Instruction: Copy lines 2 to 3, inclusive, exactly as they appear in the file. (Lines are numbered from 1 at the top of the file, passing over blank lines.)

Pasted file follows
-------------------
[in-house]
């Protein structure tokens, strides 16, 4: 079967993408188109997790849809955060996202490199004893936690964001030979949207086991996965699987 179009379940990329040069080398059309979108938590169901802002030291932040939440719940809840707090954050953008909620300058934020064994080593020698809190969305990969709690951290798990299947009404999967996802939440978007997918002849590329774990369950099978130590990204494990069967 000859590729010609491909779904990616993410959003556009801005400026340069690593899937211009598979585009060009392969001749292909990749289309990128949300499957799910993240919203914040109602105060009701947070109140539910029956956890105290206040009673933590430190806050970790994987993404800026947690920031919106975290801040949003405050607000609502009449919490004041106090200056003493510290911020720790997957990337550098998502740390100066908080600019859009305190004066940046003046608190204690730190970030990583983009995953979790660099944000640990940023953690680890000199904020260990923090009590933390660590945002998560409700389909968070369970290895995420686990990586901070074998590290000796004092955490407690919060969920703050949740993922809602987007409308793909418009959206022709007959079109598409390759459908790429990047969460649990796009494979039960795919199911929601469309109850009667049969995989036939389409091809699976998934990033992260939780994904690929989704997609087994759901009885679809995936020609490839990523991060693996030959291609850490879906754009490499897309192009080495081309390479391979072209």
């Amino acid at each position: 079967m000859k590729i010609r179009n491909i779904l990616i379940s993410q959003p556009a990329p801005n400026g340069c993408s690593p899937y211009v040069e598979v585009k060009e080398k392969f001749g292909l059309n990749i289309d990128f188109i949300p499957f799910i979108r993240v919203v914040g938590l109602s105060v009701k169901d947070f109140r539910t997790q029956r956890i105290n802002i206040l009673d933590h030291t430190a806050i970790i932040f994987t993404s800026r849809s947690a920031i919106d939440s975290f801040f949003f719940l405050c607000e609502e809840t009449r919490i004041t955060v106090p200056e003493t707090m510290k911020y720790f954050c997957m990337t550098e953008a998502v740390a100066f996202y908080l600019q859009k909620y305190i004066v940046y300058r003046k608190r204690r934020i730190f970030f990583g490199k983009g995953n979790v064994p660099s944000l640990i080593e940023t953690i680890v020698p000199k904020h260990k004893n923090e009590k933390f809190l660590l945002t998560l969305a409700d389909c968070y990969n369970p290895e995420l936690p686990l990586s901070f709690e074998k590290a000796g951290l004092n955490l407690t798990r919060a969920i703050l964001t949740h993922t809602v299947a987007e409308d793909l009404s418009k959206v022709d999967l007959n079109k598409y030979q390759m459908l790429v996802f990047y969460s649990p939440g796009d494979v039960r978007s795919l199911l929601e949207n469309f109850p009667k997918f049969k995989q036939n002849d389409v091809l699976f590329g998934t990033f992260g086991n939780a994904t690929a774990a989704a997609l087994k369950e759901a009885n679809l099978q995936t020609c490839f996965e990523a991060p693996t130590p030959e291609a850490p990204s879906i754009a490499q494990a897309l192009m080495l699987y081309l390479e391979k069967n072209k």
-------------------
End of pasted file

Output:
């Protein structure tokens, strides 16, 4: 079967993408188109997790849809955060996202490199004893936690964001030979949207086991996965699987 179009379940990329040069080398059309979108938590169901802002030291932040939440719940809840707090954050953008909620300058934020064994080593020698809190969305990969709690951290798990299947009404999967996802939440978007997918002849590329774990369950099978130590990204494990069967 000859590729010609491909779904990616993410959003556009801005400026340069690593899937211009598979585009060009392969001749292909990749289309990128949300499957799910993240919203914040109602105060009701947070109140539910029956956890105290206040009673933590430190806050970790994987993404800026947690920031919106975290801040949003405050607000609502009449919490004041106090200056003493510290911020720790997957990337550098998502740390100066908080600019859009305190004066940046003046608190204690730190970030990583983009995953979790660099944000640990940023953690680890000199904020260990923090009590933390660590945002998560409700389909968070369970290895995420686990990586901070074998590290000796004092955490407690919060969920703050949740993922809602987007409308793909418009959206022709007959079109598409390759459908790429990047969460649990796009494979039960795919199911929601469309109850009667049969995989036939389409091809699976998934990033992260939780994904690929989704997609087994759901009885679809995936020609490839990523991060693996030959291609850490879906754009490499897309192009080495081309390479391979072209």
């Amino acid at each position: 079967m000859k590729i010609r179009n491909i779904l990616i379940s993410q959003p556009a990329p801005n400026g340069c993408s690593p899937y211009v040069e598979v585009k060009e080398k392969f001749g292909l059309n990749i289309d990128f188109i949300p499957f799910i979108r993240v919203v914040g938590l109602s105060v009701k169901d947070f109140r539910t997790q029956r956890i105290n802002i206040l009673d933590h030291t430190a806050i970790i932040f994987t993404s800026r849809s947690a920031i919106d939440s975290f801040f949003f719940l405050c607000e609502e809840t009449r919490i004041t955060v106090p200056e003493t707090m510290k911020y720790f954050c997957m990337t550098e953008a998502v740390a100066f996202y908080l600019q859009k909620y305190i004066v940046y300058r003046k608190r204690r934020i730190f970030f990583g490199k983009g995953n979790v064994p660099s944000l640990i080593e940023t953690i680890v020698p000199k904020h260990k004893n923090e009590k933390f809190l660590l945002t998560l969305a409700d389909c968070y990969n369970p290895e995420l936690p686990l990586s901070f709690e074998k590290a000796g951290l004092n955490l407690t798990r919060a969920i703050l964001t949740h993922t809602v299947a987007e409308d793909l009404s418009k959206v022709d999967l007959n079109k598409y030979q390759m459908l790429v996802f990047y969460s649990p939440g796009d494979v039960r978007s795919l199911l929601e949207n469309f109850p009667k997918f049969k995989q036939n002849d389409v091809l699976f590329g998934t990033f992260g086991n939780a994904t690929a774990a989704a997609l087994k369950e759901a009885n679809l099978q995936t020609c490839f996965e990523a991060p693996t130590p030959e291609a850490p990204s879906i754009a490499q494990a897309l192009m080495l699987y081309l390479e391979k069967n072209k």